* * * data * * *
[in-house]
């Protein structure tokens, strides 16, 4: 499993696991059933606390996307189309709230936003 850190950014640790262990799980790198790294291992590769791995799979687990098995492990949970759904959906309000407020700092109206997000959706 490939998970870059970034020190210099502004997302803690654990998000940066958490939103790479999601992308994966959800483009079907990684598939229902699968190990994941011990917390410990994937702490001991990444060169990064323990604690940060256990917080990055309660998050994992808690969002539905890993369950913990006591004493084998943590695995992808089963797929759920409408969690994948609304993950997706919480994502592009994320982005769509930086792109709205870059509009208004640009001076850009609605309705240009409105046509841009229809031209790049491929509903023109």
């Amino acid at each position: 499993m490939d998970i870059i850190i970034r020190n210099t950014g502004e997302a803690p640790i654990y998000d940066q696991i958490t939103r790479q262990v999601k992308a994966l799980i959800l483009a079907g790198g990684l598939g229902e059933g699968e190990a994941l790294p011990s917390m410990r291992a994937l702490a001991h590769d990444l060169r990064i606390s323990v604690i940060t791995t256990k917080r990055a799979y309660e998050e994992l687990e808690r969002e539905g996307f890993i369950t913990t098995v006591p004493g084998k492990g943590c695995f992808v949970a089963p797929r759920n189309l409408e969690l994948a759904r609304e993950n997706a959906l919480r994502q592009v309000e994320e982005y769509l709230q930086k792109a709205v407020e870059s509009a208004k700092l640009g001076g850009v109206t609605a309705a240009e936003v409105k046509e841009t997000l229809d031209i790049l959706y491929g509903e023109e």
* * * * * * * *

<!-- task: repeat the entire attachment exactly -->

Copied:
[in-house]
């Protein structure tokens, strides 16, 4: 499993696991059933606390996307189309709230936003 850190950014640790262990799980790198790294291992590769791995799979687990098995492990949970759904959906309000407020700092109206997000959706 490939998970870059970034020190210099502004997302803690654990998000940066958490939103790479999601992308994966959800483009079907990684598939229902699968190990994941011990917390410990994937702490001991990444060169990064323990604690940060256990917080990055309660998050994992808690969002539905890993369950913990006591004493084998943590695995992808089963797929759920409408969690994948609304993950997706919480994502592009994320982005769509930086792109709205870059509009208004640009001076850009609605309705240009409105046509841009229809031209790049491929509903023109």
């Amino acid at each position: 499993m490939d998970i870059i850190i970034r020190n210099t950014g502004e997302a803690p640790i654990y998000d940066q696991i958490t939103r790479q262990v999601k992308a994966l799980i959800l483009a079907g790198g990684l598939g229902e059933g699968e190990a994941l790294p011990s917390m410990r291992a994937l702490a001991h590769d990444l060169r990064i606390s323990v604690i940060t791995t256990k917080r990055a799979y309660e998050e994992l687990e808690r969002e539905g996307f890993i369950t913990t098995v006591p004493g084998k492990g943590c695995f992808v949970a089963p797929r759920n189309l409408e969690l994948a759904r609304e993950n997706a959906l919480r994502q592009v309000e994320e982005y769509l709230q930086k792109a709205v407020e870059s509009a208004k700092l640009g001076g850009v109206t609605a309705a240009e936003v409105k046509e841009t997000l229809d031209i790049l959706y491929g509903e023109e």